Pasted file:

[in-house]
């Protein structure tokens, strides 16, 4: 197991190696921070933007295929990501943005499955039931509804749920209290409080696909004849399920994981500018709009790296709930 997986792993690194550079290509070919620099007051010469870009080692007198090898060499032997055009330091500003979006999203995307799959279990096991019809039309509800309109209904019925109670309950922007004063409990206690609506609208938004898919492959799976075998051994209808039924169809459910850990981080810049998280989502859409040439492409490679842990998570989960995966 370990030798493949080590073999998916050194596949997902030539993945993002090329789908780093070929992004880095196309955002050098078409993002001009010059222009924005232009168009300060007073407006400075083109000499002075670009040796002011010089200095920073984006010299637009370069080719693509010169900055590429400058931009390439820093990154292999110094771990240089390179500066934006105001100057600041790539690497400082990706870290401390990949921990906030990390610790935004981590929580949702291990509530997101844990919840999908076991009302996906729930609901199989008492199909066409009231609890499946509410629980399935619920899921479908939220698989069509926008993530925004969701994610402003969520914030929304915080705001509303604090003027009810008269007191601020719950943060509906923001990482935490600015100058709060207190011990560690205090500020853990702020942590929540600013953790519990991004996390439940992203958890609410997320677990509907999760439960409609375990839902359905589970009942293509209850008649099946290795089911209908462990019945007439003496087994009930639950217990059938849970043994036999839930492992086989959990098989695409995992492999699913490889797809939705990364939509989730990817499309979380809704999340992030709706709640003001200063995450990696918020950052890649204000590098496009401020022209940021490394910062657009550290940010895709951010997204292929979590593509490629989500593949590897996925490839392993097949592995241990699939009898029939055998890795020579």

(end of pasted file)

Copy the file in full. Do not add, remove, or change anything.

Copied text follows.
[in-house]
């Protein structure tokens, strides 16, 4: 197991190696921070933007295929990501943005499955039931509804749920209290409080696909004849399920994981500018709009790296709930 997986792993690194550079290509070919620099007051010469870009080692007198090898060499032997055009330091500003979006999203995307799959279990096991019809039309509800309109209904019925109670309950922007004063409990206690609506609208938004898919492959799976075998051994209808039924169809459910850990981080810049998280989502859409040439492409490679842990998570989960995966 370990030798493949080590073999998916050194596949997902030539993945993002090329789908780093070929992004880095196309955002050098078409993002001009010059222009924005232009168009300060007073407006400075083109000499002075670009040796002011010089200095920073984006010299637009370069080719693509010169900055590429400058931009390439820093990154292999110094771990240089390179500066934006105001100057600041790539690497400082990706870290401390990949921990906030990390610790935004981590929580949702291990509530997101844990919840999908076991009302996906729930609901199989008492199909066409009231609890499946509410629980399935619920899921479908939220698989069509926008993530925004969701994610402003969520914030929304915080705001509303604090003027009810008269007191601020719950943060509906923001990482935490600015100058709060207190011990560690205090500020853990702020942590929540600013953790519990991004996390439940992203958890609410997320677990509907999760439960409609375990839902359905589970009942293509209850008649099946290795089911209908462990019945007439003496087994009930639950217990059938849970043994036999839930492992086989959990098989695409995992492999699913490889797809939705990364939509989730990817499309979380809704999340992030709706709640003001200063995450990696918020950052890649204000590098496009401020022209940021490394910062657009550290940010895709951010997204292929979590593509490629989500593949590897996925490839392993097949592995241990699939009898029939055998890795020579």